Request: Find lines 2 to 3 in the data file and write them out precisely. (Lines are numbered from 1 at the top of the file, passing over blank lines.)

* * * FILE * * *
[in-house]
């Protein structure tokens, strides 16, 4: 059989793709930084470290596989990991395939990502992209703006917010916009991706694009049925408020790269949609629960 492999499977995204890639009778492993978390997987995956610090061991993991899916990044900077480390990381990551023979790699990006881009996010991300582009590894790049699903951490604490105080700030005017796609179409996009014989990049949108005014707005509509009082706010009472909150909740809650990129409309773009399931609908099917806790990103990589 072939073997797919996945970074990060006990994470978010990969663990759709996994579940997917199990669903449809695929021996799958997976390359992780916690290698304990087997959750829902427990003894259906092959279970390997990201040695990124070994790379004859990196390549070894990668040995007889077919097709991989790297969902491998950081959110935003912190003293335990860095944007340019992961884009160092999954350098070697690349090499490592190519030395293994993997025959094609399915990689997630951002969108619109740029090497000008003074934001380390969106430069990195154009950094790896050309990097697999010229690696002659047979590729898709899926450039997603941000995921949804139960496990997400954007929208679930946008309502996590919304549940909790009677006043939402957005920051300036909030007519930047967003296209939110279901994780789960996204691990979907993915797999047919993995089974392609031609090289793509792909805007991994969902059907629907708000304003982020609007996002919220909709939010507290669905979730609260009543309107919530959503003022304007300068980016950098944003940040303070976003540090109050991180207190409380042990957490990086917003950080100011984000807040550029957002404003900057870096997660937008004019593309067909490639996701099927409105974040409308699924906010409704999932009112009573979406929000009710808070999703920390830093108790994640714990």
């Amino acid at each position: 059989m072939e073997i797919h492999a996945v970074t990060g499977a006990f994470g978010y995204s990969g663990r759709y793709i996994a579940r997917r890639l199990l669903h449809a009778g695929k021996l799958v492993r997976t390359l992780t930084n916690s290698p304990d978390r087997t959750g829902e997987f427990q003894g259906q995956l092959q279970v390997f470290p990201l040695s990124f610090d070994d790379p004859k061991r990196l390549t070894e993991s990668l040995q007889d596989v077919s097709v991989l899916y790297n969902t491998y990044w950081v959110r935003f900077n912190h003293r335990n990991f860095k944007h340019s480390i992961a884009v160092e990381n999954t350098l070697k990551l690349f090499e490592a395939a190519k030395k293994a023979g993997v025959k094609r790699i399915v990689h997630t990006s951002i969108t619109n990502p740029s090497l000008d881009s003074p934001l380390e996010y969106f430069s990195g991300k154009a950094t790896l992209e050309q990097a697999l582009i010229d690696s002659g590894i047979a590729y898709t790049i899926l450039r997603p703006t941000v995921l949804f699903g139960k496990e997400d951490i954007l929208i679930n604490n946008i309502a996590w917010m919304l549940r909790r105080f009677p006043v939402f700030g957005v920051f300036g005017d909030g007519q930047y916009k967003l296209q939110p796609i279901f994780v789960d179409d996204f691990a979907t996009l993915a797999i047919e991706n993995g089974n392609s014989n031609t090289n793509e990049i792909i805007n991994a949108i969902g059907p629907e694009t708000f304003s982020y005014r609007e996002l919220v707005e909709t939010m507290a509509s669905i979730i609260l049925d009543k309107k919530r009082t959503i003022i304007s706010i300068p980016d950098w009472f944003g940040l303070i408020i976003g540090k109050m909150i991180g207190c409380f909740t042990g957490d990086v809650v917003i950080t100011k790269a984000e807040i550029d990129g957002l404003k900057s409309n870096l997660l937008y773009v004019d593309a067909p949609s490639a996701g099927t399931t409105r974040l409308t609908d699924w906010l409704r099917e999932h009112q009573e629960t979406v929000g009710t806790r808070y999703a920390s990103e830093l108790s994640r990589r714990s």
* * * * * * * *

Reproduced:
């Protein structure tokens, strides 16, 4: 059989793709930084470290596989990991395939990502992209703006917010916009991706694009049925408020790269949609629960 492999499977995204890639009778492993978390997987995956610090061991993991899916990044900077480390990381990551023979790699990006881009996010991300582009590894790049699903951490604490105080700030005017796609179409996009014989990049949108005014707005509509009082706010009472909150909740809650990129409309773009399931609908099917806790990103990589 072939073997797919996945970074990060006990994470978010990969663990759709996994579940997917199990669903449809695929021996799958997976390359992780916690290698304990087997959750829902427990003894259906092959279970390997990201040695990124070994790379004859990196390549070894990668040995007889077919097709991989790297969902491998950081959110935003912190003293335990860095944007340019992961884009160092999954350098070697690349090499490592190519030395293994993997025959094609399915990689997630951002969108619109740029090497000008003074934001380390969106430069990195154009950094790896050309990097697999010229690696002659047979590729898709899926450039997603941000995921949804139960496990997400954007929208679930946008309502996590919304549940909790009677006043939402957005920051300036909030007519930047967003296209939110279901994780789960996204691990979907993915797999047919993995089974392609031609090289793509792909805007991994969902059907629907708000304003982020609007996002919220909709939010507290669905979730609260009543309107919530959503003022304007300068980016950098944003940040303070976003540090109050991180207190409380042990957490990086917003950080100011984000807040550029957002404003900057870096997660937008004019593309067909490639996701099927409105974040409308699924906010409704999932009112009573979406929000009710808070999703920390830093108790994640714990």
């Amino acid at each position: 059989m072939e073997i797919h492999a996945v970074t990060g499977a006990f994470g978010y995204s990969g663990r759709y793709i996994a579940r997917r890639l199990l669903h449809a009778g695929k021996l799958v492993r997976t390359l992780t930084n916690s290698p304990d978390r087997t959750g829902e997987f427990q003894g259906q995956l092959q279970v390997f470290p990201l040695s990124f610090d070994d790379p004859k061991r990196l390549t070894e993991s990668l040995q007889d596989v077919s097709v991989l899916y790297n969902t491998y990044w950081v959110r935003f900077n912190h003293r335990n990991f860095k944007h340019s480390i992961a884009v160092e990381n999954t350098l070697k990551l690349f090499e490592a395939a190519k030395k293994a023979g993997v025959k094609r790699i399915v990689h997630t990006s951002i969108t619109n990502p740029s090497l000008d881009s003074p934001l380390e996010y969106f430069s990195g991300k154009a950094t790896l992209e050309q990097a697999l582009i010229d690696s002659g590894i047979a590729y898709t790049i899926l450039r997603p703006t941000v995921l949804f699903g139960k496990e997400d951490i954007l929208i679930n604490n946008i309502a996590w917010m919304l549940r909790r105080f009677p006043v939402f700030g957005v920051f300036g005017d909030g007519q930047y916009k967003l296209q939110p796609i279901f994780v789960d179409d996204f691990a979907t996009l993915a797999i047919e991706n993995g089974n392609s014989n031609t090289n793509e990049i792909i805007n991994a949108i969902g059907p629907e694009t708000f304003s982020y005014r609007e996002l919220v707005e909709t939010m507290a509509s669905i979730i609260l049925d009543k309107k919530r009082t959503i003022i304007s706010i300068p980016d950098w009472f944003g940040l303070i408020i976003g540090k109050m909150i991180g207190c409380f909740t042990g957490d990086v809650v917003i950080t100011k790269a984000e807040i550029d990129g957002l404003k900057s409309n870096l997660l937008y773009v004019d593309a067909p949609s490639a996701g099927t399931t409105r974040l409308t609908d699924w906010l409704r099917e999932h009112q009573e629960t979406v929000g009710t806790r808070y999703a920390s990103e830093l108790s994640r990589r714990s």